CROCKETT’S COUNTRY WAYS:
Heat mapping on your shoot
Over the years I’ve been taught the ways of the countryside, the ways of the shoot, and the thoughts of the bird that provides so much pleasure to so many.
An old keeper called Simon always seemed to flush more birds than anyone else when beating, and shot more birds when we walked-up the drives. He had a secret that some will know, some will understand through instinct, and which will come as a delightful surprise to others. Sometimes old knowledge develops without technology. Years of open-minded observation and simply talking to the older generation goes a long, long way.
Simon’s secret was all to do with temperature. Pheasants typically have a body temperature of around 40-41ºC or around 105ºF. This means that they will feel the cold more than we do; the need for them to warm up is an overriding requirement imprinted in their DNA. They will seek out warmth whenever they can. You’ll often see them on hard and compact soil or tracks, where they are actually multitasking – they are pecking for grit to help them digest the food in their gizzards, and trying to keep to the warmest parts of the woods to raise their temperatures. When the temperature finally drops enough they’ll shelter in undergrowth where, again, they multitask. They use the insulation of the undergrowth to warm up, and the undergrowth also offers them protection from predators – although in both cases it isn’t much!
To illustrate this, I took some photos using a thermal imaging camera. The temperature on my car’s dashboard said that it was -3ºC when I took the photos. Out in the fields, the temperature was around 8ºC in the hedgerows, but 16ºC out in the field in the sunshine [pic 1]. (You can see the temperatures down the left-hand side of the photos.) There are no prizes for guessing where the pheasants were parading. They were keeping away from the cold shade in the bottom part of the field [pic 2].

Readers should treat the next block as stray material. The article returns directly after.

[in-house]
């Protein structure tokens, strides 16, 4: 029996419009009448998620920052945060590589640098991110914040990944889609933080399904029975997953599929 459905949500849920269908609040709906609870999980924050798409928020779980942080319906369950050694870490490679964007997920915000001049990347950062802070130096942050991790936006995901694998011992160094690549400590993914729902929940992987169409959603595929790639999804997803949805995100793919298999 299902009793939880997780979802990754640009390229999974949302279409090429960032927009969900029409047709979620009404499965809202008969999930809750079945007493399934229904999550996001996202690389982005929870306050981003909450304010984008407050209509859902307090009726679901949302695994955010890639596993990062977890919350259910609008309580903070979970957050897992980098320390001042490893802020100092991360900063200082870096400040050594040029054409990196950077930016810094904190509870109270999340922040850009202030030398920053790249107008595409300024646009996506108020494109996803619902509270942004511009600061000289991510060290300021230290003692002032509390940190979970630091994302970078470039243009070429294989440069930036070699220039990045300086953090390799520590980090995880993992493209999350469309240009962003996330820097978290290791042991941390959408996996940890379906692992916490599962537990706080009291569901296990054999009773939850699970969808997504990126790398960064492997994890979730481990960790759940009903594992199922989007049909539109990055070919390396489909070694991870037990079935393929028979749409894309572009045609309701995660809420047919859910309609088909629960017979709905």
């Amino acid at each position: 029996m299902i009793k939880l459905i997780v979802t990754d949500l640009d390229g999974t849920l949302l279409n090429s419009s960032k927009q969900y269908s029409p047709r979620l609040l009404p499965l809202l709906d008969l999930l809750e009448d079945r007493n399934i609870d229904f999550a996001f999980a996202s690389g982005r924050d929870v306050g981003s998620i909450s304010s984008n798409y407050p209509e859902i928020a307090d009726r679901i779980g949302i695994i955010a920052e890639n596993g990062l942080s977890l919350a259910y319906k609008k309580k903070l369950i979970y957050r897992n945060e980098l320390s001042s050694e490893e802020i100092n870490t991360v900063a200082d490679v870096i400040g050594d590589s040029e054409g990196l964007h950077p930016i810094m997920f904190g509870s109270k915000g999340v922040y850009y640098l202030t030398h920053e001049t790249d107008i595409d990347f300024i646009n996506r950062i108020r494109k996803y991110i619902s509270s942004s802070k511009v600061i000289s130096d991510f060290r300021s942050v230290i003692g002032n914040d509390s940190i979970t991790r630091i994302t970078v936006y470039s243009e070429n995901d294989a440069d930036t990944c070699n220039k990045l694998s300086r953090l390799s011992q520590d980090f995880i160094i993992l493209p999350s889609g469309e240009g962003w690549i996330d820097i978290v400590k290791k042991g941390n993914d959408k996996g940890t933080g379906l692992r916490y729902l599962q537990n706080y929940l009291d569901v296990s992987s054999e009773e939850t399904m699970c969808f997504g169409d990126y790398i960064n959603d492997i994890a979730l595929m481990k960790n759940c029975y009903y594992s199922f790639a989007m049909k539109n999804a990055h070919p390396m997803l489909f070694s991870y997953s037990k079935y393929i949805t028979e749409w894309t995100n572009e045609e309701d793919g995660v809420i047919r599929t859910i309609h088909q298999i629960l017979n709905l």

In the woods it was a different story. The trees were all around the 16-17ºC mark. The woods were warmer than the surrounding fields that were in the shade. The insects were around the trees, which were a degree or so warmer than the surroundings [pic 3], and so were the pheasants. After all, they don’t just eat grain; they also munch on a few insects, too.
So, if you are beating, have a good think about where the temperatures are highest and thus where the pheasants are likely to be. If you’re putting down feeders then think about where the pheasants will want to be, or perhaps you will want to feed them away from the sunny spots to spread them out for a more even drive. Simon swore by this and he was extremely successful.
If you’re engaged in some walked-up shooting then think about where you’d like to be with regards to where the birds might be hanging about. Everyone thinks that pheasants are not the brightest birds, but their way of thinking is not too far from mine – I wish I’d never written that now! Happy shooting in the sunshine!
‘Think about where temperatures are highest and thus where the pheasants are likely to be’